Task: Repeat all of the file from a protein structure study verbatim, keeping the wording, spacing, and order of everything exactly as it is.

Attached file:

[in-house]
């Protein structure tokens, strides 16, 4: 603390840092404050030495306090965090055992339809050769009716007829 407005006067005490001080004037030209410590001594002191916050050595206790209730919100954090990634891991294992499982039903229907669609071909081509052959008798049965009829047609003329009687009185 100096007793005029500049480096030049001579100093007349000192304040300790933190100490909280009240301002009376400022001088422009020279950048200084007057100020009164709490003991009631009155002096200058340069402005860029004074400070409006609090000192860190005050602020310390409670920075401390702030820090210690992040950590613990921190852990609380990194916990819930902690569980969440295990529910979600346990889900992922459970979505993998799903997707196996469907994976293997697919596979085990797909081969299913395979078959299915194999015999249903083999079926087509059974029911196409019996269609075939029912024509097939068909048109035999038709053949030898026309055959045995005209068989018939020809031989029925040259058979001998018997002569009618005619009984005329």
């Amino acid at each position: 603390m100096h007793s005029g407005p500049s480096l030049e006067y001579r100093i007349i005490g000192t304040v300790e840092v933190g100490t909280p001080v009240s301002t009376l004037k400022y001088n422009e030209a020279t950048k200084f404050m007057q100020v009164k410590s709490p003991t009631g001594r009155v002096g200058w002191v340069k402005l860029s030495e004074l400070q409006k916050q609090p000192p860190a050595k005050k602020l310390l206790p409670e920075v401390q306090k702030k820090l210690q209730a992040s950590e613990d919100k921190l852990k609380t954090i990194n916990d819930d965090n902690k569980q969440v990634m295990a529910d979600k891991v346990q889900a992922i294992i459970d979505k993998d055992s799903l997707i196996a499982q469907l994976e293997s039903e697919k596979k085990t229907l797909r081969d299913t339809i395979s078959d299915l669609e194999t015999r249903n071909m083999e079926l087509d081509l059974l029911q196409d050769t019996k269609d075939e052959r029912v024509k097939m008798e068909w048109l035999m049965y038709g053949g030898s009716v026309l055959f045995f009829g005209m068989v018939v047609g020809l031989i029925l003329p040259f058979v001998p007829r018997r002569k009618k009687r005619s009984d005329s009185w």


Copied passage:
[in-house]
């Protein structure tokens, strides 16, 4: 603390840092404050030495306090965090055992339809050769009716007829 407005006067005490001080004037030209410590001594002191916050050595206790209730919100954090990634891991294992499982039903229907669609071909081509052959008798049965009829047609003329009687009185 100096007793005029500049480096030049001579100093007349000192304040300790933190100490909280009240301002009376400022001088422009020279950048200084007057100020009164709490003991009631009155002096200058340069402005860029004074400070409006609090000192860190005050602020310390409670920075401390702030820090210690992040950590613990921190852990609380990194916990819930902690569980969440295990529910979600346990889900992922459970979505993998799903997707196996469907994976293997697919596979085990797909081969299913395979078959299915194999015999249903083999079926087509059974029911196409019996269609075939029912024509097939068909048109035999038709053949030898026309055959045995005209068989018939020809031989029925040259058979001998018997002569009618005619009984005329």
């Amino acid at each position: 603390m100096h007793s005029g407005p500049s480096l030049e006067y001579r100093i007349i005490g000192t304040v300790e840092v933190g100490t909280p001080v009240s301002t009376l004037k400022y001088n422009e030209a020279t950048k200084f404050m007057q100020v009164k410590s709490p003991t009631g001594r009155v002096g200058w002191v340069k402005l860029s030495e004074l400070q409006k916050q609090p000192p860190a050595k005050k602020l310390l206790p409670e920075v401390q306090k702030k820090l210690q209730a992040s950590e613990d919100k921190l852990k609380t954090i990194n916990d819930d965090n902690k569980q969440v990634m295990a529910d979600k891991v346990q889900a992922i294992i459970d979505k993998d055992s799903l997707i196996a499982q469907l994976e293997s039903e697919k596979k085990t229907l797909r081969d299913t339809i395979s078959d299915l669609e194999t015999r249903n071909m083999e079926l087509d081509l059974l029911q196409d050769t019996k269609d075939e052959r029912v024509k097939m008798e068909w048109l035999m049965y038709g053949g030898s009716v026309l055959f045995f009829g005209m068989v018939v047609g020809l031989i029925l003329p040259f058979v001998p007829r018997r002569k009618k009687r005619s009984d005329s009185w």